Long-term Outcomes of Laparoscopic Adjustable Gastric Banding
Jacques Himpens, MD;
Guy-Bernard Cadière, MD, PhD;
Michel Bazi, MD;
Michael Vouche, MD;
Benjamin Cadière, MD;
Giovanni Dapri, MD
Arch Surg. Published online March 21, 2011. doi:10.1001/archsurg.2011.45
Objective To determine the long-term efficacy and safety of laparoscopic adjustable gastric banding (LAGB) for morbid obesity.
Design Clinical assessment in the surgeon’s office in 2009 (12 years after LAGB).
Setting University obesity center in Brussels, Belgium.
Patients A total of 151 consecutive patients who had benefited from LAGB between January 1, 1994, and December 31, 1997, were contacted for evaluation.
Intervention Laparoscopic adjustable gastric banding.
Main Outcome Measures Mortality rate, number of major and minor complications, number of corrective operations, number of patients who experienced weight loss, evolution of comorbidities, patient satisfaction, and quality of life were evaluated.
Results The median age of patients was 50 years (range, 28-73 years). The operative mortality rate was zero. Overall, the rate of follow-up was 54.3% (82 of 151 patients). The long-term mortality rate from unrelated causes was 3.7%. Twenty-two percent of patients experienced minor complications, and 39% experienced major complications (28% experienced band erosion). Seventeen percent of patients had their procedure switched to laparoscopic Roux-en-Y gastric bypass. Overall, the (intention-to-treat) mean (SD) excess weight loss was 42.8% (33.92%) (range, 24%-143%). Thirty-six patients (51.4%) still had their band, and their mean excess weight loss was 48% (range, 38%-58%). Overall, the satisfaction index was good for 60.3% of patients. The quality-of-life score (using the Bariatric Analysis and Reporting Outcome System) was neutral.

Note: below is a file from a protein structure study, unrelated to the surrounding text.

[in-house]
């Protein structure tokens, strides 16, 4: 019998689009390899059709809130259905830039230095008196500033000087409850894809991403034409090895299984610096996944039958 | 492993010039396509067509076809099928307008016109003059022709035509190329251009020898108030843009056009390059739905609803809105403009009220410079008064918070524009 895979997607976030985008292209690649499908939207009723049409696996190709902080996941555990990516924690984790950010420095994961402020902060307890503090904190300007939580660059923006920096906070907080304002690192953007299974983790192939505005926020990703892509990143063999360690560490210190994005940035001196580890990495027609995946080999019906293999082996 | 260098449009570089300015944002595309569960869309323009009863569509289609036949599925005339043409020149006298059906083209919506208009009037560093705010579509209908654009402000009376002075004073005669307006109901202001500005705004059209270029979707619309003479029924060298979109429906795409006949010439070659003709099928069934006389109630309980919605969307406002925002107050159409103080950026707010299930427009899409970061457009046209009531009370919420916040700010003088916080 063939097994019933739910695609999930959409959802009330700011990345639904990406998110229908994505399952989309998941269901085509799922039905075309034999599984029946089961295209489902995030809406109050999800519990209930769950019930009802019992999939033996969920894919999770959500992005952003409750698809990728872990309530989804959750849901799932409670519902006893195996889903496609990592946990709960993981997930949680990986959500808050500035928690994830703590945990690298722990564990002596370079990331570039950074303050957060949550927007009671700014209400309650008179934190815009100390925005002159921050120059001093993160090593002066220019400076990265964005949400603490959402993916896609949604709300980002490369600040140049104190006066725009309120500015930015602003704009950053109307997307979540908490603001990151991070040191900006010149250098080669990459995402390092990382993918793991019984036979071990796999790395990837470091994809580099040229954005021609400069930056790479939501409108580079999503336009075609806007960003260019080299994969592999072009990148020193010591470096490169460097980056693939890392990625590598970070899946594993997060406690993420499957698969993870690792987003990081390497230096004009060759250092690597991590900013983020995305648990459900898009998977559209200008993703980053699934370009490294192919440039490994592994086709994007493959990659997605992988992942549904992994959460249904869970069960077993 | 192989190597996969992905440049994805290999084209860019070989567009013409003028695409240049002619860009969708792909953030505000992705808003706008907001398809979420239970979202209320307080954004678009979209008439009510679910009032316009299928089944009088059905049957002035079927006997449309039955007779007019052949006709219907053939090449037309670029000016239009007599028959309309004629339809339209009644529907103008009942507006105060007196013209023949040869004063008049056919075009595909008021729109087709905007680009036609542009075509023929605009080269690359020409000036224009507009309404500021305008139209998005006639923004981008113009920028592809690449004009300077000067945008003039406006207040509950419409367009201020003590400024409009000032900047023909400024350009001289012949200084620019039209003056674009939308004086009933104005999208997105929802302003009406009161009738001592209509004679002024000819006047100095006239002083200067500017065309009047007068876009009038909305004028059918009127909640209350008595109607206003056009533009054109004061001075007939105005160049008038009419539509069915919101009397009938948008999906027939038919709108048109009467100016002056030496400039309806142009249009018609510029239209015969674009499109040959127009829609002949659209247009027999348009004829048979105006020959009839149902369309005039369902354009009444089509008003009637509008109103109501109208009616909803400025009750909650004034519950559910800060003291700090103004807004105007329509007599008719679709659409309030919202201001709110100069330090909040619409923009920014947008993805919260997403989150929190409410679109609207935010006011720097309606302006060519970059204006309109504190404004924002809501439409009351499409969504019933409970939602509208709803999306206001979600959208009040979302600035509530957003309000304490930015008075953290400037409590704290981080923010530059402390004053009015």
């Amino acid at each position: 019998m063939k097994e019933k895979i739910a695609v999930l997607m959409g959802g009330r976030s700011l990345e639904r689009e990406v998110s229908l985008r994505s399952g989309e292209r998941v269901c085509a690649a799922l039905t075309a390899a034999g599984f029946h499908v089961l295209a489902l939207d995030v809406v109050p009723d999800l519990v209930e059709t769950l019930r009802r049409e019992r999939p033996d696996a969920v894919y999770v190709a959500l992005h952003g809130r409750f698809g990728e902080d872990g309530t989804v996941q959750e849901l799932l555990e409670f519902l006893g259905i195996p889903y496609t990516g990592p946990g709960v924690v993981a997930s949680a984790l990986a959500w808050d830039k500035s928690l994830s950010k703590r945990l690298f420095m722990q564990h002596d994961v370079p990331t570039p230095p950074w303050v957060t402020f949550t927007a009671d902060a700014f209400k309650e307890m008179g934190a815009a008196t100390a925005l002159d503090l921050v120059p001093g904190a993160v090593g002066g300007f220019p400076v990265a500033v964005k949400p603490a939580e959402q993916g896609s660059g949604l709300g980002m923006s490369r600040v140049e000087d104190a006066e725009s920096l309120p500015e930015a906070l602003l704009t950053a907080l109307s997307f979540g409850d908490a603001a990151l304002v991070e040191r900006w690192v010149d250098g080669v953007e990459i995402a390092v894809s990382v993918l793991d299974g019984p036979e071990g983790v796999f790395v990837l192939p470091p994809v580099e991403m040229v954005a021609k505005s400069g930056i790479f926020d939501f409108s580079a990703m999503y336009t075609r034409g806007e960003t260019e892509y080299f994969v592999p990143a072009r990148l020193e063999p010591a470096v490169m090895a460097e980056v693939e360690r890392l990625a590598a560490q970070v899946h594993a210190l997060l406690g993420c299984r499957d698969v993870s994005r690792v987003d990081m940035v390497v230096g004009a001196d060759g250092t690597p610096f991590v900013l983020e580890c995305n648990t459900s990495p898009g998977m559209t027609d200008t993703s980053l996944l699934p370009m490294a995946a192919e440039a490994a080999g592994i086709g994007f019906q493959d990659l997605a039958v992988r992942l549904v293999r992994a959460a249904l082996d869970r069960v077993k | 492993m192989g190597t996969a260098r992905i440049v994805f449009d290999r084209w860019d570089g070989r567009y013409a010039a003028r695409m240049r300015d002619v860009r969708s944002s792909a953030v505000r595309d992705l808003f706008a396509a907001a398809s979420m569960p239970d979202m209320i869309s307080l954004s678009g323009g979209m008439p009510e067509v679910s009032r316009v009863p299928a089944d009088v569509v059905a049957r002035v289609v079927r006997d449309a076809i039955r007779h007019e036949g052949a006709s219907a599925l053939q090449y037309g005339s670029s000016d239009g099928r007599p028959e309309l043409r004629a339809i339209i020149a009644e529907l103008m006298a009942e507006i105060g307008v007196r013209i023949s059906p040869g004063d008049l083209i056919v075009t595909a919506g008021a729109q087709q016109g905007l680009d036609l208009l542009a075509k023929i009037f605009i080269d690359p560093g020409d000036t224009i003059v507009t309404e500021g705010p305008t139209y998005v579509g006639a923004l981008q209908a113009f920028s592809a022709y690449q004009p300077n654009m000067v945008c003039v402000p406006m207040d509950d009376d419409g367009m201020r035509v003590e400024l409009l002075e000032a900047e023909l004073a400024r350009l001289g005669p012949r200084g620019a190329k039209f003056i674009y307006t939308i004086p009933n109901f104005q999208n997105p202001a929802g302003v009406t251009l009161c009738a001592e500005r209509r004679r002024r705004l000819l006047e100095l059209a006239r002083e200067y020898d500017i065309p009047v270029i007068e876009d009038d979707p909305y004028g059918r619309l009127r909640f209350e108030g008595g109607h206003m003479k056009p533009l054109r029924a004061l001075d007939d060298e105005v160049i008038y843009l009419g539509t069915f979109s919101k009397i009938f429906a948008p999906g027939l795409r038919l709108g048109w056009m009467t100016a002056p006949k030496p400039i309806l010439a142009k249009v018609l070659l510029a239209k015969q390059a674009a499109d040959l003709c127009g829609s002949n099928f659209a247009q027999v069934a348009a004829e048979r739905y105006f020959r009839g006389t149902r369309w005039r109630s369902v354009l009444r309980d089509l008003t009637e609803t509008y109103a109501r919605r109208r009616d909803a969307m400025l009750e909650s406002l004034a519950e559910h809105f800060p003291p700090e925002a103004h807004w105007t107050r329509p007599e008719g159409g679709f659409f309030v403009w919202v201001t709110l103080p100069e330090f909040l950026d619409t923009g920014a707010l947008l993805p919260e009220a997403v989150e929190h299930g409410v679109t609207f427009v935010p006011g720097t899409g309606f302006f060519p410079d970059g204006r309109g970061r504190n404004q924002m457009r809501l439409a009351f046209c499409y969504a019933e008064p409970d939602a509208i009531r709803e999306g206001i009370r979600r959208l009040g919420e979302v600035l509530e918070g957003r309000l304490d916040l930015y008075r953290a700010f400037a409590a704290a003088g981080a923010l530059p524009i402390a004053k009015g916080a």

Conclusion Based on a follow-up of 54.3% of patients, LAGB appears to result in a mean excess weight loss of 42.8% after 12 years or longer. Of 78 patients, 47 (60.3%) were satisfied, and the quality-of-life index was neutral. However, because nearly 1 out of 3 patients experienced band erosion, and nearly 50% of the patients required removal of their bands (contributing to a reoperation rate of 60%), LAGB appears to result in relatively poor long-term outcomes.